In a few unfortunate moments the Vendée Globe solo round the world race came to a premature end for Irish skipper Enda O'Coineen. A sudden, unexpectedly strong gust at 35kts of wind overpowered his autopilot, resulting in two crash gybes leaving no time to get a running backstay on to support the mast.
In seconds the mast of Kilcullen Voyager-Team Ireland is broken, falling over the side of the boat.
Lying in 15th place in the famous round the world race, which represented the pinnacle of his lifetime of sailing and adventuring, O'Coineen had only just completed a series of necessary repairs 24 hours earlier, whilst sheltered in the lee of Stewart Island, at the very southernmost tip of New Zealand. Ironically only two hours previous to his mast crashing down, he had made a New Year's video, promising to recalibrate his natural affinity for risk.
Having just effected his repairs – principally to his autopilot and computers - and actually having profited from his experiences and his solid speeds in the Indian Ocean, O'Coineen today spoke of his deception and disappointment, which are felt all the deeper and harder because he considered himself to be in good shape to take on the second half of his round the world race:
“I am devastated. Things were going quite well. O'Coineen said, “I was in good shape. Having got this far I felt we could handle anything. There was just that little malfunction of the self-steering that set a whole train in motion. I have to accept responsibility. What happens, happens.”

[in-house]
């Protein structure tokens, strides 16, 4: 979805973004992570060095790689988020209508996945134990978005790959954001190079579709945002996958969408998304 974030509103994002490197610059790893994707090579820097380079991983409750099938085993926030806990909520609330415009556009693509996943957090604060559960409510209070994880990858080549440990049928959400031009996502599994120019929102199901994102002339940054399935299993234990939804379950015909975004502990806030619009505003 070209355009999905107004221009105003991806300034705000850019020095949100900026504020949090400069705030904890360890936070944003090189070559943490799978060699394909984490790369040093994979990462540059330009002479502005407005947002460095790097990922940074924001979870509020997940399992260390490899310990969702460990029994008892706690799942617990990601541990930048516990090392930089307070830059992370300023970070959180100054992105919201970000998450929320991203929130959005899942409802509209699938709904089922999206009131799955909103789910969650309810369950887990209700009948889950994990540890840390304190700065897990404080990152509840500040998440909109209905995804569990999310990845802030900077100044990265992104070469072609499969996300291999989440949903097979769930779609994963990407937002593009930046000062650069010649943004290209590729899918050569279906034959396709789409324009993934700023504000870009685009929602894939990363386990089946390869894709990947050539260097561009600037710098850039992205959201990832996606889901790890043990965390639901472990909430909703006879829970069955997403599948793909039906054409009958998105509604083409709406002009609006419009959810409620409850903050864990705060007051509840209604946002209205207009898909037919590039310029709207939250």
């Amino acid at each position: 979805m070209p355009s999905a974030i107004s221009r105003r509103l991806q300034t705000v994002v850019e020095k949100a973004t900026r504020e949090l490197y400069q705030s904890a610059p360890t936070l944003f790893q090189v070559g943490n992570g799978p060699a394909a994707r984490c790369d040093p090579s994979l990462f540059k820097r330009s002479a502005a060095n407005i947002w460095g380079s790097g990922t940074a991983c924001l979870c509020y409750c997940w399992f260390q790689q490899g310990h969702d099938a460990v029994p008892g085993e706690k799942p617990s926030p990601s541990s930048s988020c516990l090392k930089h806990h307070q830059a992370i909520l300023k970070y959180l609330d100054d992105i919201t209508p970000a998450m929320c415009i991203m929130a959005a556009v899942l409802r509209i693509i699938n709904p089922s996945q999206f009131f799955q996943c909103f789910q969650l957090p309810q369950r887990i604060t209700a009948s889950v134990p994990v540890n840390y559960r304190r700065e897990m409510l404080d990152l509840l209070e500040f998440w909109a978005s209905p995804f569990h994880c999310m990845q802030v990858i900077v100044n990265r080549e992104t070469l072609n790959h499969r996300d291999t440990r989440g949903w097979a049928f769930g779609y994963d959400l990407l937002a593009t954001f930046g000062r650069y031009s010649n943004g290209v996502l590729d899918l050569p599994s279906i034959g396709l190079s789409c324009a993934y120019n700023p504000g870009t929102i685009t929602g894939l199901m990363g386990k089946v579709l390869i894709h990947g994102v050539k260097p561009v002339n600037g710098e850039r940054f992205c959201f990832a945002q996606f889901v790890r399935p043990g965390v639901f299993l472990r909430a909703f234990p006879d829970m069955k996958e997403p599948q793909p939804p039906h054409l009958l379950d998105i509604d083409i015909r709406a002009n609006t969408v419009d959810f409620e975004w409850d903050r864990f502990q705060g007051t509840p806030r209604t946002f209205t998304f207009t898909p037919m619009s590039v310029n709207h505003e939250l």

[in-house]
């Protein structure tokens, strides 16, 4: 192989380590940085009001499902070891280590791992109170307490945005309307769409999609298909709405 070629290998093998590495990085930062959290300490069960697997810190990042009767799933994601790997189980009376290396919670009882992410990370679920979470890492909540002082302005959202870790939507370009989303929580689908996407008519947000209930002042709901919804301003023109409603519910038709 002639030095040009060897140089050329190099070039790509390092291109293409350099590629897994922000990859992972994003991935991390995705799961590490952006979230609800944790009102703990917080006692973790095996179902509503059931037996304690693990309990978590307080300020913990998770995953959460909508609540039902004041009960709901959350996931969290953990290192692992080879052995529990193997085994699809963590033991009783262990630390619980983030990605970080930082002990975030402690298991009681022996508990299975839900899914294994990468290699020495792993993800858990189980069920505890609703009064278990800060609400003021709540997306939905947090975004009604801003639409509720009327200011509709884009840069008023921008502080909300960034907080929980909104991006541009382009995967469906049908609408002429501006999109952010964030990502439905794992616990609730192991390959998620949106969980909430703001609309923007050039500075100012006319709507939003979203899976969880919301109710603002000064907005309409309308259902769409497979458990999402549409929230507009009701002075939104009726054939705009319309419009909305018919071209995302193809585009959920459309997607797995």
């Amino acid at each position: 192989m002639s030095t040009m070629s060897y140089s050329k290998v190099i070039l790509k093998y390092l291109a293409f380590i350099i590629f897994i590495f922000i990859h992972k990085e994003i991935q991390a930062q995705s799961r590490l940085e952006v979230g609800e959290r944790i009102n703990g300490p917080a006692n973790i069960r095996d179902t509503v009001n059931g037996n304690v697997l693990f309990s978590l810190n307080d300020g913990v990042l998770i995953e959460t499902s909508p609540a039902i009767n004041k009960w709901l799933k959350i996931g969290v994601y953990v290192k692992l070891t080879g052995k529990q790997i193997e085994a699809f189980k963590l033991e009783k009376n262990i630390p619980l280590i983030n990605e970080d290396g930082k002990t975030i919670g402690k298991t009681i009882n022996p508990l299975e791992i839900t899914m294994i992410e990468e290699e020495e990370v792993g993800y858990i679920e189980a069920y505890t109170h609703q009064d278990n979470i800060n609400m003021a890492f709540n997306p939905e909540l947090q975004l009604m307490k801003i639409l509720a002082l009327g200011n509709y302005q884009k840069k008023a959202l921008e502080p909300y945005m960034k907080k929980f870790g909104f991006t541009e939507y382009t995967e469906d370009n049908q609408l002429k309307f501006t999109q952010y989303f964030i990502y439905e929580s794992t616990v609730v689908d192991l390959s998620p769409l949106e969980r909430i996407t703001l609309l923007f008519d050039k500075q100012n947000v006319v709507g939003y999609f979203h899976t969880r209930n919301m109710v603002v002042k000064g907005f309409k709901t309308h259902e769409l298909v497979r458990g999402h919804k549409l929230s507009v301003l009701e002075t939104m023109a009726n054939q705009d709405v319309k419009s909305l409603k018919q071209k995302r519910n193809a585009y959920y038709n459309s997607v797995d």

In terms of his Vendée Globe, setting out on the 5,000 miles to Cape Horn, O'Coineen, 60, is fortunate to have been a little less than 200 miles SE of Dunedin when his mast came down. He cut is rig free but reported that he did not save the boom, or any part of the mast, and so has very limited jury rig options. He was heading slowly downwind towards New Zealand this Sunday afternoon.
“You roll the dice.” He told Race HQ in Paris after prefacing his description of the incident by wishing all a Happy New Year. “I was caught a little bit unawares. I was in 20-25kts of breeze and a very vicious 35kts squall came through and the self-steering malfunctioned just at the wrong moment. I did an involuntary gybe and then a gybe back. The boat was out of control and I was caught without the runner properly on and the mast snapped. I have to laugh because if I don't I will cry. The mast came clean off at the deck and in fact it was intact. But the whole rig went over the side. I had the difficult decision to make whether to try and save the rig or whether to save the hull of the boat.”
O'Coineen's humour, philosophy and his larger than life character, his predilection for wearing his big and passionate heart on his sleeve will be missed over the remaining weeks of this Vendée Globe.
“Look, you have to be philosophical. This sort of sailing is living on the edge. I have been doing this for 57 days and as the fella says if you are living on the edge you are taking up too much space. I was taking up too much space on the edge.”